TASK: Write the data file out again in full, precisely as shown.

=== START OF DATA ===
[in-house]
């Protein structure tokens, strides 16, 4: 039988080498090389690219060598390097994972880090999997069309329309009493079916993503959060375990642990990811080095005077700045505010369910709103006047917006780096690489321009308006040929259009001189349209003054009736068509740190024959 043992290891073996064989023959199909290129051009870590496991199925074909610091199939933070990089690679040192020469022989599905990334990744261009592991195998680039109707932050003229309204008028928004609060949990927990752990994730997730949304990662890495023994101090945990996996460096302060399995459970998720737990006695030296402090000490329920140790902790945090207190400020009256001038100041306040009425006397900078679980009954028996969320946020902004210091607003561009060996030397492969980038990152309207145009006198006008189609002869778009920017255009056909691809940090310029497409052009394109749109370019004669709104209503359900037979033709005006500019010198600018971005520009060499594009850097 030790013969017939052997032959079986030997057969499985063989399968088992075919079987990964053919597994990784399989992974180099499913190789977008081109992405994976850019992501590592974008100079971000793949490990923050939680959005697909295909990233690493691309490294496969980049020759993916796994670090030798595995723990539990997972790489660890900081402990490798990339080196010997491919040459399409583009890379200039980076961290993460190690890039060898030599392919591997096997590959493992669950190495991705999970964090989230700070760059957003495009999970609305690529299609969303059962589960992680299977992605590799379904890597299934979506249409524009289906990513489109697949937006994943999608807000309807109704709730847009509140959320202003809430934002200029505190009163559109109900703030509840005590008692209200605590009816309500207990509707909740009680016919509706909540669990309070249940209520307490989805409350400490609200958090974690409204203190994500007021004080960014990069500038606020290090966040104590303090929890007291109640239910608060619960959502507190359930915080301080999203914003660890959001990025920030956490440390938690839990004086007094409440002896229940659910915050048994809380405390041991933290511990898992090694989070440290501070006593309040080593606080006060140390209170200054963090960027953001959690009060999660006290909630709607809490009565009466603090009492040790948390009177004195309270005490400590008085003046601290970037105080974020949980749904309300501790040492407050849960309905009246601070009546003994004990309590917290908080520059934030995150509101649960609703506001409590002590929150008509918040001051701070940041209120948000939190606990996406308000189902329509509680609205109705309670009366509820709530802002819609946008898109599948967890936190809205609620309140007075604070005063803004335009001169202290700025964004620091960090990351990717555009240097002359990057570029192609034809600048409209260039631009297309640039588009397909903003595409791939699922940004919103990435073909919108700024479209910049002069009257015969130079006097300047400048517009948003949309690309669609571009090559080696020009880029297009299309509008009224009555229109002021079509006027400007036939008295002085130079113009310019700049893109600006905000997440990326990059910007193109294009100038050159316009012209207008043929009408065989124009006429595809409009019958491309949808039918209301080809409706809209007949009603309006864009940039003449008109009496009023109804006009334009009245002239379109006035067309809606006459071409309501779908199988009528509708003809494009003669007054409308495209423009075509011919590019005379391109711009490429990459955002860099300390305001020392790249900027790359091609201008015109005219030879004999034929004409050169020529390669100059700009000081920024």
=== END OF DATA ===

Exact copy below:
[in-house]
């Protein structure tokens, strides 16, 4: 039988080498090389690219060598390097994972880090999997069309329309009493079916993503959060375990642990990811080095005077700045505010369910709103006047917006780096690489321009308006040929259009001189349209003054009736068509740190024959 043992290891073996064989023959199909290129051009870590496991199925074909610091199939933070990089690679040192020469022989599905990334990744261009592991195998680039109707932050003229309204008028928004609060949990927990752990994730997730949304990662890495023994101090945990996996460096302060399995459970998720737990006695030296402090000490329920140790902790945090207190400020009256001038100041306040009425006397900078679980009954028996969320946020902004210091607003561009060996030397492969980038990152309207145009006198006008189609002869778009920017255009056909691809940090310029497409052009394109749109370019004669709104209503359900037979033709005006500019010198600018971005520009060499594009850097 030790013969017939052997032959079986030997057969499985063989399968088992075919079987990964053919597994990784399989992974180099499913190789977008081109992405994976850019992501590592974008100079971000793949490990923050939680959005697909295909990233690493691309490294496969980049020759993916796994670090030798595995723990539990997972790489660890900081402990490798990339080196010997491919040459399409583009890379200039980076961290993460190690890039060898030599392919591997096997590959493992669950190495991705999970964090989230700070760059957003495009999970609305690529299609969303059962589960992680299977992605590799379904890597299934979506249409524009289906990513489109697949937006994943999608807000309807109704709730847009509140959320202003809430934002200029505190009163559109109900703030509840005590008692209200605590009816309500207990509707909740009680016919509706909540669990309070249940209520307490989805409350400490609200958090974690409204203190994500007021004080960014990069500038606020290090966040104590303090929890007291109640239910608060619960959502507190359930915080301080999203914003660890959001990025920030956490440390938690839990004086007094409440002896229940659910915050048994809380405390041991933290511990898992090694989070440290501070006593309040080593606080006060140390209170200054963090960027953001959690009060999660006290909630709607809490009565009466603090009492040790948390009177004195309270005490400590008085003046601290970037105080974020949980749904309300501790040492407050849960309905009246601070009546003994004990309590917290908080520059934030995150509101649960609703506001409590002590929150008509918040001051701070940041209120948000939190606990996406308000189902329509509680609205109705309670009366509820709530802002819609946008898109599948967890936190809205609620309140007075604070005063803004335009001169202290700025964004620091960090990351990717555009240097002359990057570029192609034809600048409209260039631009297309640039588009397909903003595409791939699922940004919103990435073909919108700024479209910049002069009257015969130079006097300047400048517009948003949309690309669609571009090559080696020009880029297009299309509008009224009555229109002021079509006027400007036939008295002085130079113009310019700049893109600006905000997440990326990059910007193109294009100038050159316009012209207008043929009408065989124009006429595809409009019958491309949808039918209301080809409706809209007949009603309006864009940039003449008109009496009023109804006009334009009245002239379109006035067309809606006459071409309501779908199988009528509708003809494009003669007054409308495209423009075509011919590019005379391109711009490429990459955002860099300390305001020392790249900027790359091609201008015109005219030879004999034929004409050169020529390669100059700009000081920024």